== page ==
In this case, Amy and I are “playing” with the bedroom’s module location of this single family home. After much “internal debate” this architect has come up with a solid concept that allows the flexibility for the client to decide where is the natural and cost-effective placement of the bedrooms. We work together, we are a team. We exchange ideas and get to know each other through design and personal likes and needs.
This is a win-win situation. We both love the project and the universe smiles down at us. Happy start for this 2015.
Most people reach me out with the intention of building beautiful contemporary homes, based on specific ideas they like and count with clear references of what they want: pictures from magazines, web, etc. In Costa Rica, most architects understand this style very well, but not most contractors. Including foreigners and locals. They see something different from the usual ( same old version of “neo colonnial” style ) and just like that they raise the price, due to their inexperience. Here is a proof of what happened in spite of having detailed renderings and blueprints.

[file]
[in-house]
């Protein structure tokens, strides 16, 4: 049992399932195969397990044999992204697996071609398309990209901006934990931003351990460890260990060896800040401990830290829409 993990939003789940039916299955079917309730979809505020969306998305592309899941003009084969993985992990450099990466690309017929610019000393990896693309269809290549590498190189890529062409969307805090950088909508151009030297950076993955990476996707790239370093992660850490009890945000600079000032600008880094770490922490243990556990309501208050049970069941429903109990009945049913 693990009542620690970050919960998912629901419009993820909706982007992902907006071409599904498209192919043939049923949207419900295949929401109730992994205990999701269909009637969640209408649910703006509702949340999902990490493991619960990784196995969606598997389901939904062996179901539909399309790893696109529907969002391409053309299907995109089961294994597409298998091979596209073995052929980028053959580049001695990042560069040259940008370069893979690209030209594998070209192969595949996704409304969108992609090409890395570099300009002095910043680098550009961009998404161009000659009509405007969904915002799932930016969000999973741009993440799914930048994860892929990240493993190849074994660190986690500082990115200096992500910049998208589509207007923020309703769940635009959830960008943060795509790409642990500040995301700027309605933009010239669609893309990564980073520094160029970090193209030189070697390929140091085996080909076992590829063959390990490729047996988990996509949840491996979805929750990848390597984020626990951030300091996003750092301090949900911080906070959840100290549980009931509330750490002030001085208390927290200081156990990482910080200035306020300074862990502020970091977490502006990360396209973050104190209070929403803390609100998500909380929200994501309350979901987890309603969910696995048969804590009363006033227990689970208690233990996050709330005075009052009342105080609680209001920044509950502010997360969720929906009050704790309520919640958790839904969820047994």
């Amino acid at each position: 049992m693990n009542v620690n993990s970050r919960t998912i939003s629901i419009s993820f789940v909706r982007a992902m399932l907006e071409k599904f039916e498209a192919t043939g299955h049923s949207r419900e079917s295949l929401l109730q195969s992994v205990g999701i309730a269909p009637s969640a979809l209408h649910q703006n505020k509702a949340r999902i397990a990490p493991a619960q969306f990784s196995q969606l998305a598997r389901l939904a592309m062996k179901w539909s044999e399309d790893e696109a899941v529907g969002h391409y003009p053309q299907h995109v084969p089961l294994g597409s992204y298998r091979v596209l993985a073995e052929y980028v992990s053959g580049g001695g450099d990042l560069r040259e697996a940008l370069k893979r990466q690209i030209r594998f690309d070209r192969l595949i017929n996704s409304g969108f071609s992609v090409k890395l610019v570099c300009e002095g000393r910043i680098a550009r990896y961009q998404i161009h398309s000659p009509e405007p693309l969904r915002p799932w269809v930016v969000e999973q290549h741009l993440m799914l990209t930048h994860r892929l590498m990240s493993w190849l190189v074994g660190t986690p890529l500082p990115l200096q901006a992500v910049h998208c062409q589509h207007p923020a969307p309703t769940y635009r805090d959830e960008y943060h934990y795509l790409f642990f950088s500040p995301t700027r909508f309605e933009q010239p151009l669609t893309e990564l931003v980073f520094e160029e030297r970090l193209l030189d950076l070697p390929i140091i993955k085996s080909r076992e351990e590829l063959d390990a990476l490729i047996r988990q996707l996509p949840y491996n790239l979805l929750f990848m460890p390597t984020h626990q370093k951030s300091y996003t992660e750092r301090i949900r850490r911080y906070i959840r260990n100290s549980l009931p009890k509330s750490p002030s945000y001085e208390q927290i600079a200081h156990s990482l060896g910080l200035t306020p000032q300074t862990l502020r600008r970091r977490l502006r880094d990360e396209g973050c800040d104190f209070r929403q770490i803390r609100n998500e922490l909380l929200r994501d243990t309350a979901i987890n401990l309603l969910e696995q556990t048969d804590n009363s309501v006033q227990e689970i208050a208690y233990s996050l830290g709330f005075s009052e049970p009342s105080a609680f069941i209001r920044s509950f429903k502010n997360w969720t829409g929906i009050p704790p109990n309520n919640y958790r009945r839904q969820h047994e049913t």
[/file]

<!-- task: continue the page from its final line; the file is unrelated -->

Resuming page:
Here’s an example. Anandakanda is a project that was rendered like this…
Tropical architecture in Santa Ana, Costa Rica
To be able to truly enjoy a terrace in the tropics where you can sit all day regardless of the day’s weather conditions (sunny or rainy), an expert like an architect can help you with the design’s orientation of your home or with choosing the right shade device.One easy way of making sure you are in the proper direction, is to check shades at the location at 3 pm in the afternoon ( warmest time during the day in most parts of Costa Rica)during equinox , summer and winter solstice. If the specific location gets enough shade during these times of the year, more likely you will get enough shade all year long. How can we do this? I personally use the EcoTect Program, a BIM Modeling system that is a great tool that allows me to design a specific overhang or shade device , horizontal or vertical, and explore and give my client different options that will also emphasize views and good ventilation .
Here’s the typical scenario: houses near the beach usually are oriented to south west or west to maximize ocean views also get a lot of heat coming in due to the orientation. Here’s three important ideas to create the perfect environment.
Step 1. In these situations it is extremely important to use a vertical shade device and extend the overhang up to 3,5 meters (depending on the width of the terrace) . When doing the landscape, choose trees with skinny trunk but that can grow tall.Picture2. Horizontal shading devices do not effectively shade this terrace.Check how the terrace has no shade at all.
Tropical House design with a sliding vertical shading device that effectively drops in the correct shadow angle on the terrace.Chontales de Osa, Costa Rica.